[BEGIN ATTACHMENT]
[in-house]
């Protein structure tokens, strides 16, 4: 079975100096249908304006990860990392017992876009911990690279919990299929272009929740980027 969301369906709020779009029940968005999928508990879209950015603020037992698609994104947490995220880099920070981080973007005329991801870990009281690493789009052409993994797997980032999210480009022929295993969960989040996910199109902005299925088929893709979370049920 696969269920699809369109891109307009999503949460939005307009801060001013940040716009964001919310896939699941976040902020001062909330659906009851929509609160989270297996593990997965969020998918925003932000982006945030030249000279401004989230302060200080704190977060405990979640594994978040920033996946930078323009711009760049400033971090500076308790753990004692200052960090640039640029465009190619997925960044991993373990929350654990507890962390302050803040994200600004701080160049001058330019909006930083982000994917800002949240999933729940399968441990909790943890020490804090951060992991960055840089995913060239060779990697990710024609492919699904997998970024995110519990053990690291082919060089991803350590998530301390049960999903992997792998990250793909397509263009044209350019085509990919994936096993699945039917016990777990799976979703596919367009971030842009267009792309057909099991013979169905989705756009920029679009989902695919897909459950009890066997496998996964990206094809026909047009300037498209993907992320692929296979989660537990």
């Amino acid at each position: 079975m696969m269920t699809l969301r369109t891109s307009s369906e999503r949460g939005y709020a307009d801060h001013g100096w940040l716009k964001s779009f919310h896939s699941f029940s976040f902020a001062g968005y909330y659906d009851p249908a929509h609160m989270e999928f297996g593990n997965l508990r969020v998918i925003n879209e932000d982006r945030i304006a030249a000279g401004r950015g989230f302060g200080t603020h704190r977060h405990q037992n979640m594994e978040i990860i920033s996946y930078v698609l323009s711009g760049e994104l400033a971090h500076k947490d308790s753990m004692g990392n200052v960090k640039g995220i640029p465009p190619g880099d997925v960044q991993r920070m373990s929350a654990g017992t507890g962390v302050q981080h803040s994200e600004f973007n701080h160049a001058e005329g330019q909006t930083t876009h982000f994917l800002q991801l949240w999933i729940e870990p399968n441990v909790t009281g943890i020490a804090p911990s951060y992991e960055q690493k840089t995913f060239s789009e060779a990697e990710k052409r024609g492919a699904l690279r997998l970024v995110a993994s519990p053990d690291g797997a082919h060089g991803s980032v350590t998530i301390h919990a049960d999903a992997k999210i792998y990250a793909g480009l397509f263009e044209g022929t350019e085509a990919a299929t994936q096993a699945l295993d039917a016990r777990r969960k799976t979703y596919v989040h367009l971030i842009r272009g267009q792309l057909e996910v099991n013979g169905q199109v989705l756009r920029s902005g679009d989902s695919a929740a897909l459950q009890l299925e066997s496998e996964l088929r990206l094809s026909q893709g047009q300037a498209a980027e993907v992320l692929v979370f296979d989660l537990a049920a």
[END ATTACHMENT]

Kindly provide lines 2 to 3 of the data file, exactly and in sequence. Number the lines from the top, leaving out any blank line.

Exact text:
């Protein structure tokens, strides 16, 4: 079975100096249908304006990860990392017992876009911990690279919990299929272009929740980027 969301369906709020779009029940968005999928508990879209950015603020037992698609994104947490995220880099920070981080973007005329991801870990009281690493789009052409993994797997980032999210480009022929295993969960989040996910199109902005299925088929893709979370049920 696969269920699809369109891109307009999503949460939005307009801060001013940040716009964001919310896939699941976040902020001062909330659906009851929509609160989270297996593990997965969020998918925003932000982006945030030249000279401004989230302060200080704190977060405990979640594994978040920033996946930078323009711009760049400033971090500076308790753990004692200052960090640039640029465009190619997925960044991993373990929350654990507890962390302050803040994200600004701080160049001058330019909006930083982000994917800002949240999933729940399968441990909790943890020490804090951060992991960055840089995913060239060779990697990710024609492919699904997998970024995110519990053990690291082919060089991803350590998530301390049960999903992997792998990250793909397509263009044209350019085509990919994936096993699945039917016990777990799976979703596919367009971030842009267009792309057909099991013979169905989705756009920029679009989902695919897909459950009890066997496998996964990206094809026909047009300037498209993907992320692929296979989660537990």
């Amino acid at each position: 079975m696969m269920t699809l969301r369109t891109s307009s369906e999503r949460g939005y709020a307009d801060h001013g100096w940040l716009k964001s779009f919310h896939s699941f029940s976040f902020a001062g968005y909330y659906d009851p249908a929509h609160m989270e999928f297996g593990n997965l508990r969020v998918i925003n879209e932000d982006r945030i304006a030249a000279g401004r950015g989230f302060g200080t603020h704190r977060h405990q037992n979640m594994e978040i990860i920033s996946y930078v698609l323009s711009g760049e994104l400033a971090h500076k947490d308790s753990m004692g990392n200052v960090k640039g995220i640029p465009p190619g880099d997925v960044q991993r920070m373990s929350a654990g017992t507890g962390v302050q981080h803040s994200e600004f973007n701080h160049a001058e005329g330019q909006t930083t876009h982000f994917l800002q991801l949240w999933i729940e870990p399968n441990v909790t009281g943890i020490a804090p911990s951060y992991e960055q690493k840089t995913f060239s789009e060779a990697e990710k052409r024609g492919a699904l690279r997998l970024v995110a993994s519990p053990d690291g797997a082919h060089g991803s980032v350590t998530i301390h919990a049960d999903a992997k999210i792998y990250a793909g480009l397509f263009e044209g022929t350019e085509a990919a299929t994936q096993a699945l295993d039917a016990r777990r969960k799976t979703y596919v989040h367009l971030i842009r272009g267009q792309l057909e996910v099991n013979g169905q199109v989705l756009r920029s902005g679009d989902s695919a929740a897909l459950q009890l299925e066997s496998e996964l088929r990206l094809s026909q893709g047009q300037a498209a980027e993907v992320l692929v979370f296979d989660l537990a049920a």